Fireman’s Hall

Full-Screen-enlargeEast side of Henry Street between Cranberry and Orange

The Fireman’s Hall on Henry Street between Cranberry and Orange was completed in 1852 as a meeting house for firemen and home of the Franklin Engine Company No. 3, the Atlantic Hose & Relief Company No. 1, and the Lafayette Hook & Ladder Company No. 1. It was another outgrowth of the Great Fire of 1848 that burned much of downtown Brooklyn from Washington to Pineapple to Henry to Sands Street.

Whitman’s ardor for the men of the fire brigades is well known. What might be less well known is that his opportunities for encountering them were advanced most precipitously by the establishment of this particular building, just around the corner as it was from the print shop where Whitman was known to spend his days just a few years after this image was made (the Rome Brothers shop was on Cranberry between Henry and Fulton).

Whether it be a whim, or from some more tangible cause, we do have a fondness for the New York firemen. They are mostly fine, stalwart, handsome young men; and in their close fitting dresses and red shirts, we never behold them, but the Roman gladiators and the Olympian games are brought to our mind. We question whether any city in the world can turn out a more manly set of young fellows.

New York Aurora, (March 30, 1842)

The building was designed by King & Kellum Architects and built of brick with a stone front supplied by special City Council appropriation of $1,250. The total cost of the new building was $6,523.40 and was opened to the public on October 11, 1852 with a fireman’s parade. A Metropolitan District was created by the Act of 1865 which united the fire departments of Brooklyn and Manhattan, and inaugurated the first paid firemen.

The Hall was considered suitable for its purposes in the 1850s, but the growth of the city quickly outpaced its usefulness and by the 1870s it was already considered “unworthy of a great city like Brooklyn” (Stiles) and was deemed surplus. The building survived as stores until its demolition around 1960.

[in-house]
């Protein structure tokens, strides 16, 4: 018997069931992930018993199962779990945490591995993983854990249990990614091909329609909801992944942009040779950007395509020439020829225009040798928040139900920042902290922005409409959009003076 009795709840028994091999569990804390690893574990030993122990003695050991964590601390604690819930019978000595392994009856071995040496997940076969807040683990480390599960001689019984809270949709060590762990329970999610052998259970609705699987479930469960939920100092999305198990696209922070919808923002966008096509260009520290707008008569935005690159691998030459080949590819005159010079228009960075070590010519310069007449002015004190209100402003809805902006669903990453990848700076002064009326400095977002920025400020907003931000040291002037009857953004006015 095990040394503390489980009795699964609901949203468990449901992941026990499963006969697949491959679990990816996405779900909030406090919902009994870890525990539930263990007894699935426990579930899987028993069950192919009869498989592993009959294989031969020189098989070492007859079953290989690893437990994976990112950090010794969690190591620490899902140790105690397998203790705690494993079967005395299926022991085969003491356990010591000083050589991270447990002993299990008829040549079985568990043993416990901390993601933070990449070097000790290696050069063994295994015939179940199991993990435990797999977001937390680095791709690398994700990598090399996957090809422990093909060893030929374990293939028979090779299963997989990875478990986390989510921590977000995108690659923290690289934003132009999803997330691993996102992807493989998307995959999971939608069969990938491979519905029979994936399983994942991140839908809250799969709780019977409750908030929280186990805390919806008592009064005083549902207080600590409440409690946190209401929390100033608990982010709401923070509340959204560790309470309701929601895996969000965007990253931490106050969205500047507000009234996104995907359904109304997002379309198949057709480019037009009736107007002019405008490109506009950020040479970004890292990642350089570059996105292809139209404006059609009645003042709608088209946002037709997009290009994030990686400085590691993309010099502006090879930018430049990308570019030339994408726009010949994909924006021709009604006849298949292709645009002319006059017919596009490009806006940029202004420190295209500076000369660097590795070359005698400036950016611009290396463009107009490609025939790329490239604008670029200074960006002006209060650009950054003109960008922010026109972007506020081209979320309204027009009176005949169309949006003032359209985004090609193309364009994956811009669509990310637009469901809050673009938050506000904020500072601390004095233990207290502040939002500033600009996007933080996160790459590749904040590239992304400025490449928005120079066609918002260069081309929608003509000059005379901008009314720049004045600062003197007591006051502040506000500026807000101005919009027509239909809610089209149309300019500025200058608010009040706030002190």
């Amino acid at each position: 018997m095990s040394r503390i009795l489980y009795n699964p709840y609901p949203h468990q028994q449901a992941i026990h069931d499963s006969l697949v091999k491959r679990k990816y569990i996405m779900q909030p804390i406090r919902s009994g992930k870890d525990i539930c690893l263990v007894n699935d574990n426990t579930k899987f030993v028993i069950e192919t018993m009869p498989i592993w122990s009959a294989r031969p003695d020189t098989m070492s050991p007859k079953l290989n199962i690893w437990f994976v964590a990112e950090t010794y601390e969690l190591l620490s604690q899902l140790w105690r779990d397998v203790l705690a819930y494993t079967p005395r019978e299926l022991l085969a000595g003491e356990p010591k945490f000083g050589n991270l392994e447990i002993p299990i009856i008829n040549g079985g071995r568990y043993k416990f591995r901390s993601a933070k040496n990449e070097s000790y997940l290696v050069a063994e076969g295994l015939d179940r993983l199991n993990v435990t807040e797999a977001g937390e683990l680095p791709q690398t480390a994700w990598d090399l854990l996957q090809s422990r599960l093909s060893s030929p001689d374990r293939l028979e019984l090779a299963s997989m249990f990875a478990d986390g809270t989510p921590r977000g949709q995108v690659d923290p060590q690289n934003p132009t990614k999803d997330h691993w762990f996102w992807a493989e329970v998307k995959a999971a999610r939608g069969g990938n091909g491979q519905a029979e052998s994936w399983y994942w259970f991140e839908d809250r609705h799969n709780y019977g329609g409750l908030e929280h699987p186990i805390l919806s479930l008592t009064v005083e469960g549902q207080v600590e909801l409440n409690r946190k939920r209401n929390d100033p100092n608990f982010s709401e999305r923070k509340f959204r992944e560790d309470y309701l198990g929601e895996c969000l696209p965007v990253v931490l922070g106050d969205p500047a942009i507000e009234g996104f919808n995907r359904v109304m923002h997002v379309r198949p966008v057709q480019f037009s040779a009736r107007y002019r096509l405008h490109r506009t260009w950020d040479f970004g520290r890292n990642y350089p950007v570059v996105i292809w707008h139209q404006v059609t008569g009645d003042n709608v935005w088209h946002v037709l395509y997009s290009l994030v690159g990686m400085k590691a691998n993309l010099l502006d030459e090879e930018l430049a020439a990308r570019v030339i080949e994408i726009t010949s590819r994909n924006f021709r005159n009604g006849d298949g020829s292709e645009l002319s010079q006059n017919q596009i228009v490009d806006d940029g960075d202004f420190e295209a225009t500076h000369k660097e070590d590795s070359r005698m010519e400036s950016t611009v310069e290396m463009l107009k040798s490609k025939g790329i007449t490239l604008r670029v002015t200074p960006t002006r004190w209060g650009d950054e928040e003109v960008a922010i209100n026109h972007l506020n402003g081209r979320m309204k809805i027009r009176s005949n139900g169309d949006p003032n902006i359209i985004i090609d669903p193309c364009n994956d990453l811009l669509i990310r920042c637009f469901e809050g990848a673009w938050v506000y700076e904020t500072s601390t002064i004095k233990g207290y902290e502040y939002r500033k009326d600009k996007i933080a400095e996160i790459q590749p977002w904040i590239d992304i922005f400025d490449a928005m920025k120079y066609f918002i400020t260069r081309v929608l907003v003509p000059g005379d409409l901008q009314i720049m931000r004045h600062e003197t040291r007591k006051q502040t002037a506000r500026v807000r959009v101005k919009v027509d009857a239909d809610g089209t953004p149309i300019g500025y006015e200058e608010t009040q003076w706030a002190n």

The wrestle of wrestlers, two apprentice-boys, quite grown, lusty, good-natured, native-born, out on the vacant lot at sundown, after work,
The coats and caps thrown down, the embrace of love and resistance,
The upper-hold and the under-hold, the hair rumpled over and blinding the eyes;
The march of firemen in their own costumes, the play of masculine muscle through clean-setting trowsers and waist-straps,
The slow return from the fire, the pause when the bell strikes suddenly again, and the listening on the alert,
The natural, perfect, varied attitudes—the bent head, the curv’d neck, and the counting;
Such-like I love—I loosen myself, pass freely, am at the mother’s breast with the little child,
Swim with the swimmers, wrestle with wrestlers, march in line with the firemen, and pause, listen, and count.

from “I Sing the Body Electric” (1855)

This view in 1924


This view in 2006:


✮ ✮ ✮

Image Details:

Gleason's Pictorial


Modern Tinting




The Heights

1924 view from the NYPL Digital Gallery